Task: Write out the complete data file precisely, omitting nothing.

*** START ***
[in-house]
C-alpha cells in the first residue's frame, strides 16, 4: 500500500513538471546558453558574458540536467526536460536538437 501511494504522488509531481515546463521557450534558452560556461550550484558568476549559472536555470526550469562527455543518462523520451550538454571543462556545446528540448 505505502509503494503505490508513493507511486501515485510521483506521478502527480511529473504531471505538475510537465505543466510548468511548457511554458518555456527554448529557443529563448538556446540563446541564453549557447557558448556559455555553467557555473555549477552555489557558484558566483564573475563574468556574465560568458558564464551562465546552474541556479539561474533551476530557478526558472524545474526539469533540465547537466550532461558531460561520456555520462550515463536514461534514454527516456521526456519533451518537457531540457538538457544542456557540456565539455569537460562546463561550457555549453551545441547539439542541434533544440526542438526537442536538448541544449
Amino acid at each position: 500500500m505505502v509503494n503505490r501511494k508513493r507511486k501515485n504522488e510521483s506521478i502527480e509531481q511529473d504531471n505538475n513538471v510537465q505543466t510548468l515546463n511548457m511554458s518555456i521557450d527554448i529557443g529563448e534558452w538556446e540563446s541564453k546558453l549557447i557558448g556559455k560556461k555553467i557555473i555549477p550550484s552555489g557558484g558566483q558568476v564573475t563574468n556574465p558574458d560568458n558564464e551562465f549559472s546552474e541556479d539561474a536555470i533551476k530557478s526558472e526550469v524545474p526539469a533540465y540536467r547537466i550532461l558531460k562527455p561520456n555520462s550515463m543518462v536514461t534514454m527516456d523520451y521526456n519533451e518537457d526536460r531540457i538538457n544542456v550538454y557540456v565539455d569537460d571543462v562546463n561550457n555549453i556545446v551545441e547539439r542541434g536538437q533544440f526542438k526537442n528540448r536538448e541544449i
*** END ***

[in-house]
C-alpha cells in the first residue's frame, strides 16, 4: 500500500513538471546558453558574458540536467526536460536538437 501511494504522488509531481515546463521557450534558452560556461550550484558568476549559472536555470526550469562527455543518462523520451550538454571543462556545446528540448 505505502509503494503505490508513493507511486501515485510521483506521478502527480511529473504531471505538475510537465505543466510548468511548457511554458518555456527554448529557443529563448538556446540563446541564453549557447557558448556559455555553467557555473555549477552555489557558484558566483564573475563574468556574465560568458558564464551562465546552474541556479539561474533551476530557478526558472524545474526539469533540465547537466550532461558531460561520456555520462550515463536514461534514454527516456521526456519533451518537457531540457538538457544542456557540456565539455569537460562546463561550457555549453551545441547539439542541434533544440526542438526537442536538448541544449
Amino acid at each position: 500500500m505505502v509503494n503505490r501511494k508513493r507511486k501515485n504522488e510521483s506521478i502527480e509531481q511529473d504531471n505538475n513538471v510537465q505543466t510548468l515546463n511548457m511554458s518555456i521557450d527554448i529557443g529563448e534558452w538556446e540563446s541564453k546558453l549557447i557558448g556559455k560556461k555553467i557555473i555549477p550550484s552555489g557558484g558566483q558568476v564573475t563574468n556574465p558574458d560568458n558564464e551562465f549559472s546552474e541556479d539561474a536555470i533551476k530557478s526558472e526550469v524545474p526539469a533540465y540536467r547537466i550532461l558531460k562527455p561520456n555520462s550515463m543518462v536514461t534514454m527516456d523520451y521526456n519533451e518537457d526536460r531540457i538538457n544542456v550538454y557540456v565539455d569537460d571543462v562546463n561550457n555549453i556545446v551545441e547539439r542541434g536538437q533544440f526542438k526537442n528540448r536538448e541544449i